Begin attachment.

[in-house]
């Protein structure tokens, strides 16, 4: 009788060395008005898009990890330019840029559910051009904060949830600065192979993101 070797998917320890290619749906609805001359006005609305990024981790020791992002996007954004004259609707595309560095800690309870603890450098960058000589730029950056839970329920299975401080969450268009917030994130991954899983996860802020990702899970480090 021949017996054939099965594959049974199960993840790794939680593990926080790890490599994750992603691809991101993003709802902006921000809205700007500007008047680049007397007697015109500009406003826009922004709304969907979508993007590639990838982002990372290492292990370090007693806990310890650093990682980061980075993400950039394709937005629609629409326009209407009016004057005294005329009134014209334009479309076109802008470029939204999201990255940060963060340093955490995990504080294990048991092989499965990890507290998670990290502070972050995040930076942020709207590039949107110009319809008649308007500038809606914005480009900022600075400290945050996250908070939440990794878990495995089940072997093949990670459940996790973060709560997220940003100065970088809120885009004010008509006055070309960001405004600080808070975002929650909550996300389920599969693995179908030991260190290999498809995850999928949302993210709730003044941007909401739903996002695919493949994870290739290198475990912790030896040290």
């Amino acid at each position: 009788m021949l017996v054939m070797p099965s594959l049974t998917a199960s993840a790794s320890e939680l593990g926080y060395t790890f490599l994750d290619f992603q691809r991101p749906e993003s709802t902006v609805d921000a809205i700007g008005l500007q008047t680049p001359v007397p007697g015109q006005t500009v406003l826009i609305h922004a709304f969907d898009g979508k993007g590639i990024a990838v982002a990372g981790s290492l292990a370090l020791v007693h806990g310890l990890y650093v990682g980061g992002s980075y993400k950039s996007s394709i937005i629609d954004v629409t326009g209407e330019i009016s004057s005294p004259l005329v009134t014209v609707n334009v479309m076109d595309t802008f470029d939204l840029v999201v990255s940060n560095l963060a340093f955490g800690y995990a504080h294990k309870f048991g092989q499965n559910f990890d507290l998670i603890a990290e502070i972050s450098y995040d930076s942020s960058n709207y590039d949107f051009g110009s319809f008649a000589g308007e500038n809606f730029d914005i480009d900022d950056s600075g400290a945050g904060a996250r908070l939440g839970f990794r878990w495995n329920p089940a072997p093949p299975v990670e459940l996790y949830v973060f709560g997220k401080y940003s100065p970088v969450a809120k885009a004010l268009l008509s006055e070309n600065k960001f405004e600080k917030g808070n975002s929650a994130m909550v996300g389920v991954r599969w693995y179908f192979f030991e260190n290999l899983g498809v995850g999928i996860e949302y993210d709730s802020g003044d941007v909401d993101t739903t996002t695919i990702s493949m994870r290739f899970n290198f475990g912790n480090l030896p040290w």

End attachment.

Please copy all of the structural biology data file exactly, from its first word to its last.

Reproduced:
[in-house]
């Protein structure tokens, strides 16, 4: 009788060395008005898009990890330019840029559910051009904060949830600065192979993101 070797998917320890290619749906609805001359006005609305990024981790020791992002996007954004004259609707595309560095800690309870603890450098960058000589730029950056839970329920299975401080969450268009917030994130991954899983996860802020990702899970480090 021949017996054939099965594959049974199960993840790794939680593990926080790890490599994750992603691809991101993003709802902006921000809205700007500007008047680049007397007697015109500009406003826009922004709304969907979508993007590639990838982002990372290492292990370090007693806990310890650093990682980061980075993400950039394709937005629609629409326009209407009016004057005294005329009134014209334009479309076109802008470029939204999201990255940060963060340093955490995990504080294990048991092989499965990890507290998670990290502070972050995040930076942020709207590039949107110009319809008649308007500038809606914005480009900022600075400290945050996250908070939440990794878990495995089940072997093949990670459940996790973060709560997220940003100065970088809120885009004010008509006055070309960001405004600080808070975002929650909550996300389920599969693995179908030991260190290999498809995850999928949302993210709730003044941007909401739903996002695919493949994870290739290198475990912790030896040290």
């Amino acid at each position: 009788m021949l017996v054939m070797p099965s594959l049974t998917a199960s993840a790794s320890e939680l593990g926080y060395t790890f490599l994750d290619f992603q691809r991101p749906e993003s709802t902006v609805d921000a809205i700007g008005l500007q008047t680049p001359v007397p007697g015109q006005t500009v406003l826009i609305h922004a709304f969907d898009g979508k993007g590639i990024a990838v982002a990372g981790s290492l292990a370090l020791v007693h806990g310890l990890y650093v990682g980061g992002s980075y993400k950039s996007s394709i937005i629609d954004v629409t326009g209407e330019i009016s004057s005294p004259l005329v009134t014209v609707n334009v479309m076109d595309t802008f470029d939204l840029v999201v990255s940060n560095l963060a340093f955490g800690y995990a504080h294990k309870f048991g092989q499965n559910f990890d507290l998670i603890a990290e502070i972050s450098y995040d930076s942020s960058n709207y590039d949107f051009g110009s319809f008649a000589g308007e500038n809606f730029d914005i480009d900022d950056s600075g400290a945050g904060a996250r908070l939440g839970f990794r878990w495995n329920p089940a072997p093949p299975v990670e459940l996790y949830v973060f709560g997220k401080y940003s100065p970088v969450a809120k885009a004010l268009l008509s006055e070309n600065k960001f405004e600080k917030g808070n975002s929650a994130m909550v996300g389920v991954r599969w693995y179908f192979f030991e260190n290999l899983g498809v995850g999928i996860e949302y993210d709730s802020g003044d941007v909401d993101t739903t996002t695919i990702s493949m994870r290739f899970n290198f475990g912790n480090l030896p040290w």